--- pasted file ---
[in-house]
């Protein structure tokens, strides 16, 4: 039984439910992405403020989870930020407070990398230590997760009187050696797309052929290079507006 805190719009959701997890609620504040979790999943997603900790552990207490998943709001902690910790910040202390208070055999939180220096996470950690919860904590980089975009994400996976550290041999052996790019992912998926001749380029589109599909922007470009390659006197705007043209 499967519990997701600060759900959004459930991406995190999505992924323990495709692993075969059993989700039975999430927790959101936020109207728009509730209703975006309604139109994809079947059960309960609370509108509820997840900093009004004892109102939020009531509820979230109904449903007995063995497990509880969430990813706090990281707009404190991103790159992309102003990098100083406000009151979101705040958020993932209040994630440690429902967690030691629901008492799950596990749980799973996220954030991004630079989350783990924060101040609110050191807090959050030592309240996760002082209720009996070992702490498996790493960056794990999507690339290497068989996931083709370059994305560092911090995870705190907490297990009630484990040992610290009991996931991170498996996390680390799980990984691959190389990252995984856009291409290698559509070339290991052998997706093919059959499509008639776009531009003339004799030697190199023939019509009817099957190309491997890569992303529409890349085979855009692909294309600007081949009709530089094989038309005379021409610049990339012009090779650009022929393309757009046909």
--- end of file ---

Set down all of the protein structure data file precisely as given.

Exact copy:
[in-house]
């Protein structure tokens, strides 16, 4: 039984439910992405403020989870930020407070990398230590997760009187050696797309052929290079507006 805190719009959701997890609620504040979790999943997603900790552990207490998943709001902690910790910040202390208070055999939180220096996470950690919860904590980089975009994400996976550290041999052996790019992912998926001749380029589109599909922007470009390659006197705007043209 499967519990997701600060759900959004459930991406995190999505992924323990495709692993075969059993989700039975999430927790959101936020109207728009509730209703975006309604139109994809079947059960309960609370509108509820997840900093009004004892109102939020009531509820979230109904449903007995063995497990509880969430990813706090990281707009404190991103790159992309102003990098100083406000009151979101705040958020993932209040994630440690429902967690030691629901008492799950596990749980799973996220954030991004630079989350783990924060101040609110050191807090959050030592309240996760002082209720009996070992702490498996790493960056794990999507690339290497068989996931083709370059994305560092911090995870705190907490297990009630484990040992610290009991996931991170498996996390680390799980990984691959190389990252995984856009291409290698559509070339290991052998997706093919059959499509008639776009531009003339004799030697190199023939019509009817099957190309491997890569992303529409890349085979855009692909294309600007081949009709530089094989038309005379021409610049990339012009090779650009022929393309757009046909």